Every crisis is a storytelling crisis. And when we realise this, we have a moment to pause. To reflect. To remember that we are each the storytellers of our lives. We get to choose. And with each choice we step deeper and wider into our own power. We take ownership and in doing so, we reclaim authority over our own lives and how we respond to the lunacy of its never-ending surprise of events. In this way, we become authors.
Sometimes we sit in circle and tell our stories.
Sometimes we whisper them to our lovers at night.
Sometimes we cry them out to therapists, to friends, to the trees, the sky, the oceans, or like Shirley Valentine, to walls. They are living creatures, and because of this, they need to breathe. Need to be breathed. They are alive and need to move and change shape. They have a pulse and need the space that telling gives them to stretch out their limbs and be seen and heard.
When we don’t give them their freedom, they imprison us. Keep our voice behind invisible bars. Hold our power and the force of us hostage. Silence may be golden, but it can also destroy us. It will feed upon our insides and destroy our sense of self and well-being. It will eat us alive often with guilt or shame or fear. What we keep pressed down becomes oppression, repression, and depression, robbing us of our joy and right to be on this earth.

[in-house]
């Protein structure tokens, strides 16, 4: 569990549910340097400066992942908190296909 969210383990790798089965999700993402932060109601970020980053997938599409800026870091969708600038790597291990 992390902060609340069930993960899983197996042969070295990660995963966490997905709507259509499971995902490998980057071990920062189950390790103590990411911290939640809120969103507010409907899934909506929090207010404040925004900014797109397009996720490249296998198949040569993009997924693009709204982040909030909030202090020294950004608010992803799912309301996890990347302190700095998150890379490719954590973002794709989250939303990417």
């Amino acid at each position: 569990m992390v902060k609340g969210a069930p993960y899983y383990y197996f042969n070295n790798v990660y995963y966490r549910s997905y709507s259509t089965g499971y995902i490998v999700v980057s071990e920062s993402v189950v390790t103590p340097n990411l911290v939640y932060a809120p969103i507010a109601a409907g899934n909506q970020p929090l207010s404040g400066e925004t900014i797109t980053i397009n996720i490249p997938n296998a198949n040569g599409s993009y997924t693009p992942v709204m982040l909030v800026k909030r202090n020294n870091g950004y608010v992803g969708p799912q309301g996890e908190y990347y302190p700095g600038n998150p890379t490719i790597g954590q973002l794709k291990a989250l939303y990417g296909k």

Stories warn us and keep us wise.
Stories enchant us and keep us plugged into the holy magic when life gets too serious.
Fairy and folk tales were passed down most often by word of mouth. Oral tales. Very much a part of living in community and sharing wisdom that requires of us a certain humility and respect toward life. They also show us the power of love and magic and the seemingly impossible. They help to keep these threads alive in us, soul threads, that modern life and the woes of the mind seek to render unimportant or un-valuable. They remind us of how there is something invisible to the ordinary human mind and heart, with its myriad of petty woes and selfish eyes.